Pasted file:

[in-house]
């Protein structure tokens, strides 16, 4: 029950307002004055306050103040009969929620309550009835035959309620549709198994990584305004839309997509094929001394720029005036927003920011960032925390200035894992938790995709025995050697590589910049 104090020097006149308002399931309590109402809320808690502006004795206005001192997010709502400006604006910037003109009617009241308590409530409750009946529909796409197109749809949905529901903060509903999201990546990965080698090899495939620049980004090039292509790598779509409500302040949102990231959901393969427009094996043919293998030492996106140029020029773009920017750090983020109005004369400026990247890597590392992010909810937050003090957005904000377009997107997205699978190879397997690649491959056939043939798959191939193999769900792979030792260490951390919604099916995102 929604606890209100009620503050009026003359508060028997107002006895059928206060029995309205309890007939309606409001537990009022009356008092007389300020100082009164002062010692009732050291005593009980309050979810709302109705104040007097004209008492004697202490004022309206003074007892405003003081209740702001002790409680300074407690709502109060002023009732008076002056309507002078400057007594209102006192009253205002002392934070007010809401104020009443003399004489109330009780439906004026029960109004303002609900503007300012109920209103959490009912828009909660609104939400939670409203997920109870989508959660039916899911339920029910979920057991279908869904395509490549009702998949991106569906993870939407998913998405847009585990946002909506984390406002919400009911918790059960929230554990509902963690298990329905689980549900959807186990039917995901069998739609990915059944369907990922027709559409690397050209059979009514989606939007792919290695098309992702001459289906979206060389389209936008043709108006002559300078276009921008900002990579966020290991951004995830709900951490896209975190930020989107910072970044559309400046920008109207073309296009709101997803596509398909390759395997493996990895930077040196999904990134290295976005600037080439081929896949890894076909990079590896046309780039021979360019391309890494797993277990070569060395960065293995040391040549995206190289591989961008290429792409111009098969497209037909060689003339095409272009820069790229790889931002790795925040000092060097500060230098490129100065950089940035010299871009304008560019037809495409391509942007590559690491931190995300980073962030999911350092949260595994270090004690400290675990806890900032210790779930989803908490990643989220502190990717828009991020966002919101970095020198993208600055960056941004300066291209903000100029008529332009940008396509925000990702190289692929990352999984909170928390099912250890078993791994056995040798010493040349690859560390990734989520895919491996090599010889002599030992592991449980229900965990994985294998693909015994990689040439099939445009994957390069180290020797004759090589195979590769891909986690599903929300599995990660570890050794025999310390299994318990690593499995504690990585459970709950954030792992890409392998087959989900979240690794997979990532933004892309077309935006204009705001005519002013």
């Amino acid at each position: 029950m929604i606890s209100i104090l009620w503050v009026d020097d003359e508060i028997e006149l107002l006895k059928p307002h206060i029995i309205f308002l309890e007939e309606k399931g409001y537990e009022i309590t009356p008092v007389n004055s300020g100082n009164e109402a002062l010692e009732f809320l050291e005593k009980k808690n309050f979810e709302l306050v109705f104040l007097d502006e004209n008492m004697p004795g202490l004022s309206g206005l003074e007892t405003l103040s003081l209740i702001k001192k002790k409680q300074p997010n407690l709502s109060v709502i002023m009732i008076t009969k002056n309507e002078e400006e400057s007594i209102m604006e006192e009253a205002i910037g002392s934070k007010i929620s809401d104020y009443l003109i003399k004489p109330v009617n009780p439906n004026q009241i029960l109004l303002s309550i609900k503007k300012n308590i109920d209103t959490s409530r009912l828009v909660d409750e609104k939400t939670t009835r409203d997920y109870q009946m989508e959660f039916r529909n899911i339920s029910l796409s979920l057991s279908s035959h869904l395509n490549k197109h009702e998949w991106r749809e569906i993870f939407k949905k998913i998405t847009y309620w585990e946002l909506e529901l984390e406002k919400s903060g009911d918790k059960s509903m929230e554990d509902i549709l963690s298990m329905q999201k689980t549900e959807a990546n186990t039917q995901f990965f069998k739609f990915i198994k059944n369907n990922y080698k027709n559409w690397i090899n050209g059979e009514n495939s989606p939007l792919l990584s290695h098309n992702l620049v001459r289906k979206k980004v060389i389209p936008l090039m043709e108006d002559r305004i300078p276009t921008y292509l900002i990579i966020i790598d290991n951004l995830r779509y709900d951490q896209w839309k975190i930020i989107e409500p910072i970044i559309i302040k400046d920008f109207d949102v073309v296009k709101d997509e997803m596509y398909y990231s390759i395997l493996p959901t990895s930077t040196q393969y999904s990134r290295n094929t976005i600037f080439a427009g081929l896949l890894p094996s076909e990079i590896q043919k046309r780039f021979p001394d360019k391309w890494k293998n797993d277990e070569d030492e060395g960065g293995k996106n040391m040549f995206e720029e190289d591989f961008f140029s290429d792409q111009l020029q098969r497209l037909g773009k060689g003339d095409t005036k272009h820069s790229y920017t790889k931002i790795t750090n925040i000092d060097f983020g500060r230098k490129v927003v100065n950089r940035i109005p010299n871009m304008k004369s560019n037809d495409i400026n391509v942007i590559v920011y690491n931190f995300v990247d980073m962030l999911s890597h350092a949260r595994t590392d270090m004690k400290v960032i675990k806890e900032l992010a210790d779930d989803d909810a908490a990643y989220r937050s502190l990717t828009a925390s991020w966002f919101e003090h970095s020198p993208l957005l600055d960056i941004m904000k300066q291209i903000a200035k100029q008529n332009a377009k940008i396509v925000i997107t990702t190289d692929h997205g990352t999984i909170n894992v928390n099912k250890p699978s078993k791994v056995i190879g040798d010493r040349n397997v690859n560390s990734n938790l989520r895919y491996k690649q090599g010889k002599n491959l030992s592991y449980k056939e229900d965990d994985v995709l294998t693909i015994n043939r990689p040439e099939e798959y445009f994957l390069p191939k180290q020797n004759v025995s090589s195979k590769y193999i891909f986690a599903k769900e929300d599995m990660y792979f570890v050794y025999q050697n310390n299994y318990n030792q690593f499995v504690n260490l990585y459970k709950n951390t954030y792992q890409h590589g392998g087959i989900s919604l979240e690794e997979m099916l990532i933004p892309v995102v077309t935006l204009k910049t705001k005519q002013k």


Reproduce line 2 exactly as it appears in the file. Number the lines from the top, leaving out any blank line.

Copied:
């Protein structure tokens, strides 16, 4: 029950307002004055306050103040009969929620309550009835035959309620549709198994990584305004839309997509094929001394720029005036927003920011960032925390200035894992938790995709025995050697590589910049 104090020097006149308002399931309590109402809320808690502006004795206005001192997010709502400006604006910037003109009617009241308590409530409750009946529909796409197109749809949905529901903060509903999201990546990965080698090899495939620049980004090039292509790598779509409500302040949102990231959901393969427009094996043919293998030492996106140029020029773009920017750090983020109005004369400026990247890597590392992010909810937050003090957005904000377009997107997205699978190879397997690649491959056939043939798959191939193999769900792979030792260490951390919604099916995102 929604606890209100009620503050009026003359508060028997107002006895059928206060029995309205309890007939309606409001537990009022009356008092007389300020100082009164002062010692009732050291005593009980309050979810709302109705104040007097004209008492004697202490004022309206003074007892405003003081209740702001002790409680300074407690709502109060002023009732008076002056309507002078400057007594209102006192009253205002002392934070007010809401104020009443003399004489109330009780439906004026029960109004303002609900503007300012109920209103959490009912828009909660609104939400939670409203997920109870989508959660039916899911339920029910979920057991279908869904395509490549009702998949991106569906993870939407998913998405847009585990946002909506984390406002919400009911918790059960929230554990509902963690298990329905689980549900959807186990039917995901069998739609990915059944369907990922027709559409690397050209059979009514989606939007792919290695098309992702001459289906979206060389389209936008043709108006002559300078276009921008900002990579966020290991951004995830709900951490896209975190930020989107910072970044559309400046920008109207073309296009709101997803596509398909390759395997493996990895930077040196999904990134290295976005600037080439081929896949890894076909990079590896046309780039021979360019391309890494797993277990070569060395960065293995040391040549995206190289591989961008290429792409111009098969497209037909060689003339095409272009820069790229790889931002790795925040000092060097500060230098490129100065950089940035010299871009304008560019037809495409391509942007590559690491931190995300980073962030999911350092949260595994270090004690400290675990806890900032210790779930989803908490990643989220502190990717828009991020966002919101970095020198993208600055960056941004300066291209903000100029008529332009940008396509925000990702190289692929990352999984909170928390099912250890078993791994056995040798010493040349690859560390990734989520895919491996090599010889002599030992592991449980229900965990994985294998693909015994990689040439099939445009994957390069180290020797004759090589195979590769891909986690599903929300599995990660570890050794025999310390299994318990690593499995504690990585459970709950954030792992890409392998087959989900979240690794997979990532933004892309077309935006204009705001005519002013």